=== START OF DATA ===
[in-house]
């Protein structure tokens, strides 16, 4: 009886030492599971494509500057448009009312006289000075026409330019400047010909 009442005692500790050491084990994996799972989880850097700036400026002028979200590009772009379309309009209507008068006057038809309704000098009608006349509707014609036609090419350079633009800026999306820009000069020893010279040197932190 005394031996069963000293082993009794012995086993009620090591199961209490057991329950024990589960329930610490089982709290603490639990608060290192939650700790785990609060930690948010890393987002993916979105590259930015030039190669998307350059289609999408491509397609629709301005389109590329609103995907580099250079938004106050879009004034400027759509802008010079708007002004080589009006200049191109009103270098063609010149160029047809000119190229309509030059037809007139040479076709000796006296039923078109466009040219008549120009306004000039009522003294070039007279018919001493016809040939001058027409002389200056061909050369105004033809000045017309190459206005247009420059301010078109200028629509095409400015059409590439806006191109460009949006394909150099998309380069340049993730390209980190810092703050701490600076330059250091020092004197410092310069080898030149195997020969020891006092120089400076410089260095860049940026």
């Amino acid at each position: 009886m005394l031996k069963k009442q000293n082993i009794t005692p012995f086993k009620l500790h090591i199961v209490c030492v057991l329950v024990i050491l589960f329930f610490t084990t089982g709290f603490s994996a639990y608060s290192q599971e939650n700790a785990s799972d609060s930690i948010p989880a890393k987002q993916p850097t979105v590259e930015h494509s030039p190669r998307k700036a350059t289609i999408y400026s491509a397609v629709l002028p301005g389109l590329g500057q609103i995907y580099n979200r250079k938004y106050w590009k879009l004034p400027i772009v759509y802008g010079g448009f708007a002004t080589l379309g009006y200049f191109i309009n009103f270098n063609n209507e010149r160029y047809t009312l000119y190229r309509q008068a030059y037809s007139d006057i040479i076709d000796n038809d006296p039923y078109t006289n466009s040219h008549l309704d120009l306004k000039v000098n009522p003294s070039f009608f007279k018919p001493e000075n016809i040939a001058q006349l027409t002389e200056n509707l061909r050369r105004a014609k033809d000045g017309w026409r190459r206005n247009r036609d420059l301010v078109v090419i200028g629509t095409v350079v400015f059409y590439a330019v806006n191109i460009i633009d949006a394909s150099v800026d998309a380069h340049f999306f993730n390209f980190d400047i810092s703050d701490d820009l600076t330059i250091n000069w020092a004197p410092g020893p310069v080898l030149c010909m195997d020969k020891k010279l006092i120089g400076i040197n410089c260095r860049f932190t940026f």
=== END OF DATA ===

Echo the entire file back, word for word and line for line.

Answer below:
[in-house]
């Protein structure tokens, strides 16, 4: 009886030492599971494509500057448009009312006289000075026409330019400047010909 009442005692500790050491084990994996799972989880850097700036400026002028979200590009772009379309309009209507008068006057038809309704000098009608006349509707014609036609090419350079633009800026999306820009000069020893010279040197932190 005394031996069963000293082993009794012995086993009620090591199961209490057991329950024990589960329930610490089982709290603490639990608060290192939650700790785990609060930690948010890393987002993916979105590259930015030039190669998307350059289609999408491509397609629709301005389109590329609103995907580099250079938004106050879009004034400027759509802008010079708007002004080589009006200049191109009103270098063609010149160029047809000119190229309509030059037809007139040479076709000796006296039923078109466009040219008549120009306004000039009522003294070039007279018919001493016809040939001058027409002389200056061909050369105004033809000045017309190459206005247009420059301010078109200028629509095409400015059409590439806006191109460009949006394909150099998309380069340049993730390209980190810092703050701490600076330059250091020092004197410092310069080898030149195997020969020891006092120089400076410089260095860049940026």
């Amino acid at each position: 009886m005394l031996k069963k009442q000293n082993i009794t005692p012995f086993k009620l500790h090591i199961v209490c030492v057991l329950v024990i050491l589960f329930f610490t084990t089982g709290f603490s994996a639990y608060s290192q599971e939650n700790a785990s799972d609060s930690i948010p989880a890393k987002q993916p850097t979105v590259e930015h494509s030039p190669r998307k700036a350059t289609i999408y400026s491509a397609v629709l002028p301005g389109l590329g500057q609103i995907y580099n979200r250079k938004y106050w590009k879009l004034p400027i772009v759509y802008g010079g448009f708007a002004t080589l379309g009006y200049f191109i309009n009103f270098n063609n209507e010149r160029y047809t009312l000119y190229r309509q008068a030059y037809s007139d006057i040479i076709d000796n038809d006296p039923y078109t006289n466009s040219h008549l309704d120009l306004k000039v000098n009522p003294s070039f009608f007279k018919p001493e000075n016809i040939a001058q006349l027409t002389e200056n509707l061909r050369r105004a014609k033809d000045g017309w026409r190459r206005n247009r036609d420059l301010v078109v090419i200028g629509t095409v350079v400015f059409y590439a330019v806006n191109i460009i633009d949006a394909s150099v800026d998309a380069h340049f999306f993730n390209f980190d400047i810092s703050d701490d820009l600076t330059i250091n000069w020092a004197p410092g020893p310069v080898l030149c010909m195997d020969k020891k010279l006092i120089g400076i040197n410089c260095r860049f932190t940026f």